It’s not a full examination of every technical aspect of RAW vs. JPEG, but I show some of the reasons why I try to shoot RAW almost all the time, as well as some reasons why I sometimes shoot in JPEG instead. Some of the subtle differences didn’t really translate into the compressed video files, but hopefully you can get an idea of what the extra data in a RAW file is handy for.
Episode 003: 10:43 duration, 320×240 11.4MB or HD 15.2MB
4 thoughts on “Digital Photography Sessions – Episode 003 – RAW vs. JPEG”
That was a very clear and very helpful mini-tutorial. I’ve been using .jpeg only ever since I got my digital SLR a year ago and was wondering about the plusses and minuses of shooting RAW. Thanks.
Yours is the first simple yet detailed explanation of raw v. jepeg I have found without paying for long, unnecessary classes. (I shot semi pro film years ago for local papers) My new wife and I are honeymooning in Antartica (no it’s not a typo) so detail in snow and shadow is a major concern. Could I still save space and get “close” to the tweaked RAW images by bracketing at jpeg images? I don’t expect an absolute yes/no but will appreciate your imput greatly. Thanks and HAPPY NEW YEAR!! Dan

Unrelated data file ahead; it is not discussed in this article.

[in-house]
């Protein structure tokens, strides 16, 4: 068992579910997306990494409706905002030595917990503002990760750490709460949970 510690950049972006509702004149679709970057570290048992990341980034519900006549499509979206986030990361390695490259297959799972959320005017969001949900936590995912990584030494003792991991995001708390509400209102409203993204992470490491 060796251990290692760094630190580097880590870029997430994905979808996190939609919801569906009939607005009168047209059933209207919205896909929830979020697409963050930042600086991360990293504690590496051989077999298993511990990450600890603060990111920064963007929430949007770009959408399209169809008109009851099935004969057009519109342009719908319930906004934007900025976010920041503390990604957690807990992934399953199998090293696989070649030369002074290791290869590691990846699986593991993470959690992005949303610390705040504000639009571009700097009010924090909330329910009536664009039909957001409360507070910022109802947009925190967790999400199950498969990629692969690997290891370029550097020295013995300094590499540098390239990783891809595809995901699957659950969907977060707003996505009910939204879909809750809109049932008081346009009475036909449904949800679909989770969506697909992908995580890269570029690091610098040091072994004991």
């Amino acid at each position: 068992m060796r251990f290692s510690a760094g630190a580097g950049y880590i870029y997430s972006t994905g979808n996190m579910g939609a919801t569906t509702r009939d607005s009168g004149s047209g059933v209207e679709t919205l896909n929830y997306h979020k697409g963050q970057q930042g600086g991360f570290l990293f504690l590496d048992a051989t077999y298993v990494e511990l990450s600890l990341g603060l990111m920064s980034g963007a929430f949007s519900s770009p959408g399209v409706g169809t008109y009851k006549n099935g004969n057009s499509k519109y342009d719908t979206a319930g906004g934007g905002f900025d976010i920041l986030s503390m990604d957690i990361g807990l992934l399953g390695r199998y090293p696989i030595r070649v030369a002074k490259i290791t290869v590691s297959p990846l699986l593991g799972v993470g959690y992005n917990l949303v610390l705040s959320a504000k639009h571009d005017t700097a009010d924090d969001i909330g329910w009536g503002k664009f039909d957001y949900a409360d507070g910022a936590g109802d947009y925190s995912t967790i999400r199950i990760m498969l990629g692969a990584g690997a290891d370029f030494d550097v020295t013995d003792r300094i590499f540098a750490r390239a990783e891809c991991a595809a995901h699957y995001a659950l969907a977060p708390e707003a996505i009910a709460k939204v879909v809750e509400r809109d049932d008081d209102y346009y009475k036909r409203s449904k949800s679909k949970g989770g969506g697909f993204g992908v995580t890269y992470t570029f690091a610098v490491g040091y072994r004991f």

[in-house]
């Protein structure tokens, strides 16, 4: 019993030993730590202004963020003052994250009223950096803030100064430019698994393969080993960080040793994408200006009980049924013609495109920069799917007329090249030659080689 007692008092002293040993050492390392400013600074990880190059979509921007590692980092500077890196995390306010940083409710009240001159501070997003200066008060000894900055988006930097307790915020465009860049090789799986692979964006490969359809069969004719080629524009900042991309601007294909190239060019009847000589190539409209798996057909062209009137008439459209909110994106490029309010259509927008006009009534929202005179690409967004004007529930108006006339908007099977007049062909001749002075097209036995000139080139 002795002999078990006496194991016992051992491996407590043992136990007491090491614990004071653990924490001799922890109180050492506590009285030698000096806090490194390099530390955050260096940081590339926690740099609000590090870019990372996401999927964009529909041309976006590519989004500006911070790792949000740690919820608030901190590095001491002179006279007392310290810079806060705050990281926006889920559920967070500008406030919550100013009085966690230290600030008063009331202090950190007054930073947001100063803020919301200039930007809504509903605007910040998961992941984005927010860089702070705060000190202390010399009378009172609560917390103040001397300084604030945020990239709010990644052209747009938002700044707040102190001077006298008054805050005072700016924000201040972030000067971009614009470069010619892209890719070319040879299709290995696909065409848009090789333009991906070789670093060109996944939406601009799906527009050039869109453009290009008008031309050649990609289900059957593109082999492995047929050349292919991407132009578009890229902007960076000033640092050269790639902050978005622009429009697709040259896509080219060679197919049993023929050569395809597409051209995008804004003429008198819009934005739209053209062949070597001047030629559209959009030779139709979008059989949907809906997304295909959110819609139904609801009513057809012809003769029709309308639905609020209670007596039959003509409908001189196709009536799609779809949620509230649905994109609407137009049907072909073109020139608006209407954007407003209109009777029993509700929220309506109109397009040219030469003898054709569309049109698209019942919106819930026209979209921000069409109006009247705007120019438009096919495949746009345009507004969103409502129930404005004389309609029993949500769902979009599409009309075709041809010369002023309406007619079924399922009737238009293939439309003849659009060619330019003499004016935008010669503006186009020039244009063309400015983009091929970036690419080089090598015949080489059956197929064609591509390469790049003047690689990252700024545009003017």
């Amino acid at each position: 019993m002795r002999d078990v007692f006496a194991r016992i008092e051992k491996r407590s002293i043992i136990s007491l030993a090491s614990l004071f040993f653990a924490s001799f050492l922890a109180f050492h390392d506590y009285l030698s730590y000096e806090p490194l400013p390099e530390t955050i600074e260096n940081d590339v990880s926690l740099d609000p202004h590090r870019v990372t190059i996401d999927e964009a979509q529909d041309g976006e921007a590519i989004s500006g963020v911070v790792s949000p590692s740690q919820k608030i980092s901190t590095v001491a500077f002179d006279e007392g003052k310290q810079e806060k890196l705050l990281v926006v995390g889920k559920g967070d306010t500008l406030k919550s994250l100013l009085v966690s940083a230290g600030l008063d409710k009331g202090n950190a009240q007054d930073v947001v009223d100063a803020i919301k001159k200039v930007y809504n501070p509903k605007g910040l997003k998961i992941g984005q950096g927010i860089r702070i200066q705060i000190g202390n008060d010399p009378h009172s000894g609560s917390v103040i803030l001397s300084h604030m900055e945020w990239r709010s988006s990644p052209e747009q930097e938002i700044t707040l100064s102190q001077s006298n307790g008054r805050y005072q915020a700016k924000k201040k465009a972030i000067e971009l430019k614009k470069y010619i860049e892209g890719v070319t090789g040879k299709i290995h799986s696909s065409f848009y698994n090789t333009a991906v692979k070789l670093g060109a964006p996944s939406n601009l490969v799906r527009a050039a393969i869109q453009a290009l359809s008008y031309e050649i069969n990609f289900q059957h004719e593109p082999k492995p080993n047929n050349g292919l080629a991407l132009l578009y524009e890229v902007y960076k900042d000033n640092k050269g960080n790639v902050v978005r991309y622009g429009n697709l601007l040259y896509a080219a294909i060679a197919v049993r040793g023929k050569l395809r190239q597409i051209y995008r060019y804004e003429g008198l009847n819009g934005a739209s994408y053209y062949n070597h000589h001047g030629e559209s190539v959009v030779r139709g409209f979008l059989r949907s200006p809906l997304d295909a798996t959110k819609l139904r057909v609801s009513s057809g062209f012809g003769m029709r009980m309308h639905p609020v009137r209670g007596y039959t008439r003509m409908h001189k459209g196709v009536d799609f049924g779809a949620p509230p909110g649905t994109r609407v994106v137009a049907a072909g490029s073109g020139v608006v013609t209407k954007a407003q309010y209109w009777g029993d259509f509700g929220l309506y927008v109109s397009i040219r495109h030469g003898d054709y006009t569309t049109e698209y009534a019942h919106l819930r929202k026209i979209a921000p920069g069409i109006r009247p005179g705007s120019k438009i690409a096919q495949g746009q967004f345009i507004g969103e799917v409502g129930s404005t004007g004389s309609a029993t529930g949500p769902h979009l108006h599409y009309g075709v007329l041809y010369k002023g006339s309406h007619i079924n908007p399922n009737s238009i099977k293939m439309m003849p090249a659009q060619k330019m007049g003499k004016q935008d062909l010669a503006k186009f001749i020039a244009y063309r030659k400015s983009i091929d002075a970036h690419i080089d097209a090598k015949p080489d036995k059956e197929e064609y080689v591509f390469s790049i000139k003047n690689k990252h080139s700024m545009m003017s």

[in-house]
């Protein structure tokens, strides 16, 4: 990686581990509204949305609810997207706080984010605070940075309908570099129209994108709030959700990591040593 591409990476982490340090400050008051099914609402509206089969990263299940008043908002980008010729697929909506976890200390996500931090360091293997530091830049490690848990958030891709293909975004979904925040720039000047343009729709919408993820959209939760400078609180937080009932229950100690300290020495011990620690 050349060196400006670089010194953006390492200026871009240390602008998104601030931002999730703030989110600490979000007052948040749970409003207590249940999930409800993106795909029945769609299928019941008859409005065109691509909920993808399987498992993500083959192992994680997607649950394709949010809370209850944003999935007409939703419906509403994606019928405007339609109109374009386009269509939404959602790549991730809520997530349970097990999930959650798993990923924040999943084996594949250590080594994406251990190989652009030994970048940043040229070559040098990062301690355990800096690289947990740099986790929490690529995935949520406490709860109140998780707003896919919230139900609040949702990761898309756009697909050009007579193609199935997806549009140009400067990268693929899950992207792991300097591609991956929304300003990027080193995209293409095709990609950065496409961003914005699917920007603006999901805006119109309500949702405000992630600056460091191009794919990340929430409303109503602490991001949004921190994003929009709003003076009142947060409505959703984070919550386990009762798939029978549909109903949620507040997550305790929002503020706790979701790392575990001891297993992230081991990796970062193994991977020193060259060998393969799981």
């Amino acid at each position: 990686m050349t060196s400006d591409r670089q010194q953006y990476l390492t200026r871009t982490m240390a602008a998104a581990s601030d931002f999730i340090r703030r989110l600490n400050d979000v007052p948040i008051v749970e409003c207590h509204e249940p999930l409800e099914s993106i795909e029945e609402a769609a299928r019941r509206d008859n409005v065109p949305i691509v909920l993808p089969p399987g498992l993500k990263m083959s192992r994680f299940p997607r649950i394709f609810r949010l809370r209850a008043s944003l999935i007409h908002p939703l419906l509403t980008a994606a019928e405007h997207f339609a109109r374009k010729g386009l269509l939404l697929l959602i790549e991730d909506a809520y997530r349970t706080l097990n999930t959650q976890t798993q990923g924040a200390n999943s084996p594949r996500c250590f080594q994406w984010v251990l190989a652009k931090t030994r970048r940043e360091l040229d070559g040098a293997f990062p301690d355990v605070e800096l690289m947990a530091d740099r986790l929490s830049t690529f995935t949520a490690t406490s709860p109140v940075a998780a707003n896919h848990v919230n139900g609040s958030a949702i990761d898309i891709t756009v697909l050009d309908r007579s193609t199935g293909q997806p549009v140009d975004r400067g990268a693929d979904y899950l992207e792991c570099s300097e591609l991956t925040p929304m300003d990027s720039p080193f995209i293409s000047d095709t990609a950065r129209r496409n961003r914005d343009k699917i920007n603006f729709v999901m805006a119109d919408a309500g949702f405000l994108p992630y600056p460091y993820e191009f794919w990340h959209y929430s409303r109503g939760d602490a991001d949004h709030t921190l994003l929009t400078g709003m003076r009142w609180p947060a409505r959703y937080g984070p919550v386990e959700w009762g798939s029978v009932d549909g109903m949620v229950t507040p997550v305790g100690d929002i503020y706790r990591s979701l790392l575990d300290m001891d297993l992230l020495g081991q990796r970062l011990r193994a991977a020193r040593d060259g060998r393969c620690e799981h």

if you’re in antartica, I’d shoot RAW. Better to fill up some extra cards with data than miss some detail by trying to conserve space… I just got back from the caribbean, and shot mostly JPEG, but switched to RAW to capture scenes where the dynamic range was more important (sunsets, etc…) You could shoot JPEG some of the time, and bump over to RAW when you need it…
As a wedding photographer I always shoot raw. I can make as many image enhancing adjustments as I like to the raw imagw without losing data or degrading the original image. When I am finished I convert the raw file to a jpeg and the jobs done.
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